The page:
Also, in the last century Mary Baker Eddy created a new system of study called Christian Science where she adapted the New Testament into a medical book. Many other people echo such ideas, including Norman Vincent Peale in his book The Power of Positive Thinking, M. Scott Peck, who took Jungian psychology and wrote a popular book called The Road Less Traveled, and our own award-winning Marc Gafni in many of his writings. There are volumes books written by enlightened philosophers and psychologists that suggest true spiritual practice really does improve one’s life. All of this is what Thomas Hanna meant by holistic somatics. After having studied philosophy, psychology, and religion all my life and now Hanna Somatics, I have come to the conclusion that all these different spiritual ways, techniques, and paths, are describing the same Somatic process (in other words creating new neural pathways in the brain) but calling it by different names in different cultures by different authors. A rose by any other name smells just as sweet.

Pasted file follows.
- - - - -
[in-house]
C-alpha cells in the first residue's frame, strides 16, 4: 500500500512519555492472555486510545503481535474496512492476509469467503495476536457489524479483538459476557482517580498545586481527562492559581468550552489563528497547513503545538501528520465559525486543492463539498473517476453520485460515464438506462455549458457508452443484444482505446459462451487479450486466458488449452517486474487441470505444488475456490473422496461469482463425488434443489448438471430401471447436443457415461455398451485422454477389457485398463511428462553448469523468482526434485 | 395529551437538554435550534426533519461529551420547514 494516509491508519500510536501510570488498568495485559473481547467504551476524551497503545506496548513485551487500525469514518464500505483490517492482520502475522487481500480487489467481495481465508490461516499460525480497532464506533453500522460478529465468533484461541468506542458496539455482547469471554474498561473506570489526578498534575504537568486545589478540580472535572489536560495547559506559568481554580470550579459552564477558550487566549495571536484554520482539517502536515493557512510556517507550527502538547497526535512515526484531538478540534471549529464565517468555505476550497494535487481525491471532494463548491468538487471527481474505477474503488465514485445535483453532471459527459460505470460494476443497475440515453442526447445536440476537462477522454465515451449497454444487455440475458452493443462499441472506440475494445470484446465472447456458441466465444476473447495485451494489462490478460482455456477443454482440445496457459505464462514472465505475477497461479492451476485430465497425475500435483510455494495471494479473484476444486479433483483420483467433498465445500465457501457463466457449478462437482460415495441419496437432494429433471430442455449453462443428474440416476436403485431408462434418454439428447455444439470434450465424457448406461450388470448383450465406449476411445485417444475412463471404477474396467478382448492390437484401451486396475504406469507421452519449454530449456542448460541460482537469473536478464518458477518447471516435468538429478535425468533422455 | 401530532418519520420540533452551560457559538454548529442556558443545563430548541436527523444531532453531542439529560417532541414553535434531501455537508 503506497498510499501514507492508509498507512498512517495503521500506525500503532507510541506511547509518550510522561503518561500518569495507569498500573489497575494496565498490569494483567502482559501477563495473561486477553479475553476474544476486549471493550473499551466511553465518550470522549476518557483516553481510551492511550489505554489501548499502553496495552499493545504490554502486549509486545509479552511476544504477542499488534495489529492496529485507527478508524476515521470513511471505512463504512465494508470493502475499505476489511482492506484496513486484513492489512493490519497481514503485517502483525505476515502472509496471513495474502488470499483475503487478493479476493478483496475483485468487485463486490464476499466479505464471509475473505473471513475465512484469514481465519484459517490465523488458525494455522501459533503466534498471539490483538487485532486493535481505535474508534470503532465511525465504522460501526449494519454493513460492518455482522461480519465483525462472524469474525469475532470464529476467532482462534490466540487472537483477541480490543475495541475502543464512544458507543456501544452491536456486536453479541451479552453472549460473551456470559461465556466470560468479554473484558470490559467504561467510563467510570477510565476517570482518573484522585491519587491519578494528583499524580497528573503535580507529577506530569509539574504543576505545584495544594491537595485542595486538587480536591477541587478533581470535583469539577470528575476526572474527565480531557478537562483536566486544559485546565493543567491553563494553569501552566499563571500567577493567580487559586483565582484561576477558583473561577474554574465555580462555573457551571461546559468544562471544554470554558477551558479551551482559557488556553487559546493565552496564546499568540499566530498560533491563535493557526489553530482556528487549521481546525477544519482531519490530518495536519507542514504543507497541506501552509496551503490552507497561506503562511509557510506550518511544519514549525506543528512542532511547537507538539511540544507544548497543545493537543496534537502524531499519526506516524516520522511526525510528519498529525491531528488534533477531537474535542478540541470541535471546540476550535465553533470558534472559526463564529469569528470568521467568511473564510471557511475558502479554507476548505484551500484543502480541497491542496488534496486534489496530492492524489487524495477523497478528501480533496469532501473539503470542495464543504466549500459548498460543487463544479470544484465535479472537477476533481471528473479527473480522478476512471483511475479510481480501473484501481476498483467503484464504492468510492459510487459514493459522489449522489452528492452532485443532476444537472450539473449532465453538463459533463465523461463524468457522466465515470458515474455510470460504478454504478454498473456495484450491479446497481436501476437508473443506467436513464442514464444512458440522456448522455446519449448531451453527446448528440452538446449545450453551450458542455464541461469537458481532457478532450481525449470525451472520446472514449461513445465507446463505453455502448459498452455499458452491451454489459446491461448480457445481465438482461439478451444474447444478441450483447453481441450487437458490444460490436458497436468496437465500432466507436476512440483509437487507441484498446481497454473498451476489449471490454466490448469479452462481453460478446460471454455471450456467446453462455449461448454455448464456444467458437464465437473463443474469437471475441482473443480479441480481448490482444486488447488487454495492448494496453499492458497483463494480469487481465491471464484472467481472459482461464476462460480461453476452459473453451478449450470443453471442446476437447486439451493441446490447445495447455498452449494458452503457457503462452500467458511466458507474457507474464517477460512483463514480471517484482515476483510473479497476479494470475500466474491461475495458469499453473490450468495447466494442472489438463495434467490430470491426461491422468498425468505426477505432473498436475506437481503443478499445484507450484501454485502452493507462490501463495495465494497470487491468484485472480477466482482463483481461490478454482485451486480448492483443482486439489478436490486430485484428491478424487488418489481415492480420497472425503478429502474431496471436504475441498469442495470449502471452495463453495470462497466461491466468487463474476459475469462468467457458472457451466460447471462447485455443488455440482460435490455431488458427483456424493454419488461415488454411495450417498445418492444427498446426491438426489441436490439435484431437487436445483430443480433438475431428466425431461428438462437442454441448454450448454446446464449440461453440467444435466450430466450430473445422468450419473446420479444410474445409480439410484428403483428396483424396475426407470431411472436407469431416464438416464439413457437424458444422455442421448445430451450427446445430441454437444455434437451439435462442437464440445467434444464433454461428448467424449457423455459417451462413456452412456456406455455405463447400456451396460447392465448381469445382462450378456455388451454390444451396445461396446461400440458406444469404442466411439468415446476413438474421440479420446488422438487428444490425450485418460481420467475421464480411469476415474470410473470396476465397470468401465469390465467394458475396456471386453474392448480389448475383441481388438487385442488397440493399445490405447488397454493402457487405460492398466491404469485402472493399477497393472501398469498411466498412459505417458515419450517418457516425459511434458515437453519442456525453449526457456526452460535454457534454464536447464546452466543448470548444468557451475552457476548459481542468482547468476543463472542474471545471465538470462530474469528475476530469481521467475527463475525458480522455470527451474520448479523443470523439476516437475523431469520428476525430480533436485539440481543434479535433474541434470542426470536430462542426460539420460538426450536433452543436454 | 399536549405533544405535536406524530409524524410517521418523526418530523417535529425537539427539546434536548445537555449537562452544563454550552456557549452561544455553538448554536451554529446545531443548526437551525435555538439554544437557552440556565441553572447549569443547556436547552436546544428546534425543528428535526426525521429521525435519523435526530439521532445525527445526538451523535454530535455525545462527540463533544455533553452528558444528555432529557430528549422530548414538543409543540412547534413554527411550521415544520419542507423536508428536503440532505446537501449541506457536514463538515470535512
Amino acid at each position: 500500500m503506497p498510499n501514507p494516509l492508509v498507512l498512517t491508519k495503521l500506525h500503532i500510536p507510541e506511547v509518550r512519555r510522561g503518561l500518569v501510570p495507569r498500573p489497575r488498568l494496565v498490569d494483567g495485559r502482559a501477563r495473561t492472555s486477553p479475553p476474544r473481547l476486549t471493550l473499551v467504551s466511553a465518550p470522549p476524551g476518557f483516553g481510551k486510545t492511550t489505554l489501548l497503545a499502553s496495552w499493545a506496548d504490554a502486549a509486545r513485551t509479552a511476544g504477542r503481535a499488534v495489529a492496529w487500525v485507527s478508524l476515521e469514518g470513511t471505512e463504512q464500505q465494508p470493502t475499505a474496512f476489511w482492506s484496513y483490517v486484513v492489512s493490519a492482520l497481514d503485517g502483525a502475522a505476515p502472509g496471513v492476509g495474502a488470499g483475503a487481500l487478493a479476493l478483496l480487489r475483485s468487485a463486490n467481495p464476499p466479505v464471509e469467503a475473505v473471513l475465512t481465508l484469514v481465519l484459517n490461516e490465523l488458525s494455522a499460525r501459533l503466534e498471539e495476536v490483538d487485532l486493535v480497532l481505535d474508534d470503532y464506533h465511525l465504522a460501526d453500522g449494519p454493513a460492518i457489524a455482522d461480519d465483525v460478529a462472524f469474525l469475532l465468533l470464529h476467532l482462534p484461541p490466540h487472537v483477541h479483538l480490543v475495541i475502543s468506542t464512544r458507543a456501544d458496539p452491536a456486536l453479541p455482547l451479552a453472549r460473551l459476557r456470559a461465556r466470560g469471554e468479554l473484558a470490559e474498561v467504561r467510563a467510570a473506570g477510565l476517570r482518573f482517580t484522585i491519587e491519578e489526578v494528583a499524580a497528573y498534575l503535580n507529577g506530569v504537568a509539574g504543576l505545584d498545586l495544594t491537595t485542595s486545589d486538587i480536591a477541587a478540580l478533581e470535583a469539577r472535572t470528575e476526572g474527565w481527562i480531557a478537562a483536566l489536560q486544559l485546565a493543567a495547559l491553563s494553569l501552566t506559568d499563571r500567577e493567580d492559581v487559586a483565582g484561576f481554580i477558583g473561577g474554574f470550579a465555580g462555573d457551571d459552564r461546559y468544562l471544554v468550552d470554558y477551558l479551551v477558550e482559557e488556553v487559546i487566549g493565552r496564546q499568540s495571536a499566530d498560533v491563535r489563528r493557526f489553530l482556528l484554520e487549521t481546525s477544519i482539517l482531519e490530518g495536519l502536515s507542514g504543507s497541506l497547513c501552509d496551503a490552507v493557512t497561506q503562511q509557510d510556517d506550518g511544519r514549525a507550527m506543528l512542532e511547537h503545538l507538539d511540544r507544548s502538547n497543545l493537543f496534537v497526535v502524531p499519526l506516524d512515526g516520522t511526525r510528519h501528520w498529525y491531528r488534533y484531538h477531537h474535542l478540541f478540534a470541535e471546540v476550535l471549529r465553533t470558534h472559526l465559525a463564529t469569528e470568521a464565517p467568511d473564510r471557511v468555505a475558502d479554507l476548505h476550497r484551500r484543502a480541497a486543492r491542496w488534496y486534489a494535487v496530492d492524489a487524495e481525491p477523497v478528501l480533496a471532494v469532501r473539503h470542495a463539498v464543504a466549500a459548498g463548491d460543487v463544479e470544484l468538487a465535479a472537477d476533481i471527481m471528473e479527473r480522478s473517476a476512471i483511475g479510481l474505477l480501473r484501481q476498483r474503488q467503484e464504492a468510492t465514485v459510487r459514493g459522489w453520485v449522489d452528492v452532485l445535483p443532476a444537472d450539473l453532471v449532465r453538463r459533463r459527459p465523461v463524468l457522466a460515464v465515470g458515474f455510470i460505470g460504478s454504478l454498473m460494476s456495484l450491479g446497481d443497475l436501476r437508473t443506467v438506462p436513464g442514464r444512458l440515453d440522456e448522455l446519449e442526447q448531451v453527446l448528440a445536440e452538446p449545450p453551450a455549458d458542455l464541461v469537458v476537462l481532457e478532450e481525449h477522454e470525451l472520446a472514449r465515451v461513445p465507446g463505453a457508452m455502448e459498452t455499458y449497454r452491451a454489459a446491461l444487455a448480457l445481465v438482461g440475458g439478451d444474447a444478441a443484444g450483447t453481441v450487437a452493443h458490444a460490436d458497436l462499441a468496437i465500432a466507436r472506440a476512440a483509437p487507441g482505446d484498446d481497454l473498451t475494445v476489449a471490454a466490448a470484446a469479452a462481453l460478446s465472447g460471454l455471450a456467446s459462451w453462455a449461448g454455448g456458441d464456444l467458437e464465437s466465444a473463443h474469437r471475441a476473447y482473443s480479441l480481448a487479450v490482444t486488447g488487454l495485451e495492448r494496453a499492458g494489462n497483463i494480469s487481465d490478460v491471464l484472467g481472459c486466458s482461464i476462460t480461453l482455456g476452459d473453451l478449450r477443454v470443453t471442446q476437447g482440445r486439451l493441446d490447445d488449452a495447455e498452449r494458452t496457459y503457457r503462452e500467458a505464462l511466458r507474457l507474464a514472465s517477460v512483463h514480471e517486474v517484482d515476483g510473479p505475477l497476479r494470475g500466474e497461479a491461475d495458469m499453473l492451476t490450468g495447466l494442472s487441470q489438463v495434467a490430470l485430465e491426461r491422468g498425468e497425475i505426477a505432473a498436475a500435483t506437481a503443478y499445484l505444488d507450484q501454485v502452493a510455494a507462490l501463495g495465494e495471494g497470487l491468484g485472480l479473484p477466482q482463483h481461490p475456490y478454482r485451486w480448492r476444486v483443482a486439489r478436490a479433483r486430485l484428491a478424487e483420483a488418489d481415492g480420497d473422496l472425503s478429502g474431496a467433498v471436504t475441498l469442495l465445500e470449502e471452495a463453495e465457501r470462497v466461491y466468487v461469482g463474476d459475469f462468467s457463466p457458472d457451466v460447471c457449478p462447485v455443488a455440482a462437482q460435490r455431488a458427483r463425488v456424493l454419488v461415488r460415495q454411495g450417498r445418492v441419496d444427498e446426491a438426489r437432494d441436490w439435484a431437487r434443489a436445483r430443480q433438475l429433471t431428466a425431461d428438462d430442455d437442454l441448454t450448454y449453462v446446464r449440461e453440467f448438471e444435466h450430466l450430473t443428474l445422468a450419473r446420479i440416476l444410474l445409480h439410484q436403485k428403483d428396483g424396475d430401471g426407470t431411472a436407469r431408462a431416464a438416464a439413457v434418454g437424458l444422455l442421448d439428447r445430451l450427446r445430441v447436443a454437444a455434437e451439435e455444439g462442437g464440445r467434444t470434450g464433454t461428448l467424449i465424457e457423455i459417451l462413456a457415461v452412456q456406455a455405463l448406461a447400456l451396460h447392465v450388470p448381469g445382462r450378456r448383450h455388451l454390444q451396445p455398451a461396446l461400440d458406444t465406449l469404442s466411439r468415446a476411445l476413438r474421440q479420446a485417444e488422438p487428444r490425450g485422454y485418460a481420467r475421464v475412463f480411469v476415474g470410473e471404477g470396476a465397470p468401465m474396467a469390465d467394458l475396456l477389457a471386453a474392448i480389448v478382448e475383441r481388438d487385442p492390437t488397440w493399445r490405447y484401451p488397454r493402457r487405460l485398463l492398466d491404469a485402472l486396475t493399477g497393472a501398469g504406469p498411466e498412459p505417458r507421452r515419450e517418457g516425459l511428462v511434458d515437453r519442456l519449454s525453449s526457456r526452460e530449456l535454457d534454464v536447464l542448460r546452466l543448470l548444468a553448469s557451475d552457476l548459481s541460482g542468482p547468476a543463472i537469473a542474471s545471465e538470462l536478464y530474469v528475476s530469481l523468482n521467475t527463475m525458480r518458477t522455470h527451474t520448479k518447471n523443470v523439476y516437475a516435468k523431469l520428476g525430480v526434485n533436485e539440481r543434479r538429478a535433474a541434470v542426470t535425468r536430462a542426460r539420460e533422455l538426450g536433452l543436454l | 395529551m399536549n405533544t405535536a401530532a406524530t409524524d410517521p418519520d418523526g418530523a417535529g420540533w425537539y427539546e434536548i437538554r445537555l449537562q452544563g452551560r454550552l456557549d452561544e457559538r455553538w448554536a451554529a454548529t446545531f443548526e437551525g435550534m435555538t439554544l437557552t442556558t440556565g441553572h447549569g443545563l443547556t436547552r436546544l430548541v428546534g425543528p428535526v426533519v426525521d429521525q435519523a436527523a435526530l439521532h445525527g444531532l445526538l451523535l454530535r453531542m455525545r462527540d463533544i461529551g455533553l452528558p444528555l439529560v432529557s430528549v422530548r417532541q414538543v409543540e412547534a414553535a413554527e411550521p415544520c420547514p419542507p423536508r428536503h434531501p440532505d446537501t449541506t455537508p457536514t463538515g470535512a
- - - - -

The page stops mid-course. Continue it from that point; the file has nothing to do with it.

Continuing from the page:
It is very exciting to me that Hanna writes in The Body of Life that Somatic education involves the systemic change of the ENTIRE HUMAN BEING.
“The personality, the direction, the intentions of the person are modified,” he said. “The human process is modified so that the individual proceeds through time in a different way. The human soma is a neurally organized cybernetic system that is self adjusting, self correcting, and self improving. The human soma is self improving because it has an ancient, built-in bias toward efficiency.
“It is inevitable that the procedures of functional integration and somatics will become accepted as indispensable adjuncts to a newly envisioned system of medicine,” Hanna continued. “I envision that the somatic exercises will become a permanent part of the physical/mental educational programs made available to both school children and adults. If physical education curricula were expanded to include regular experiences of Awareness Through Movement (Feldenkrais), we would discover, one generation at a time, that the major diseases of public health — the functionally caused diseases — were fast disappearing.”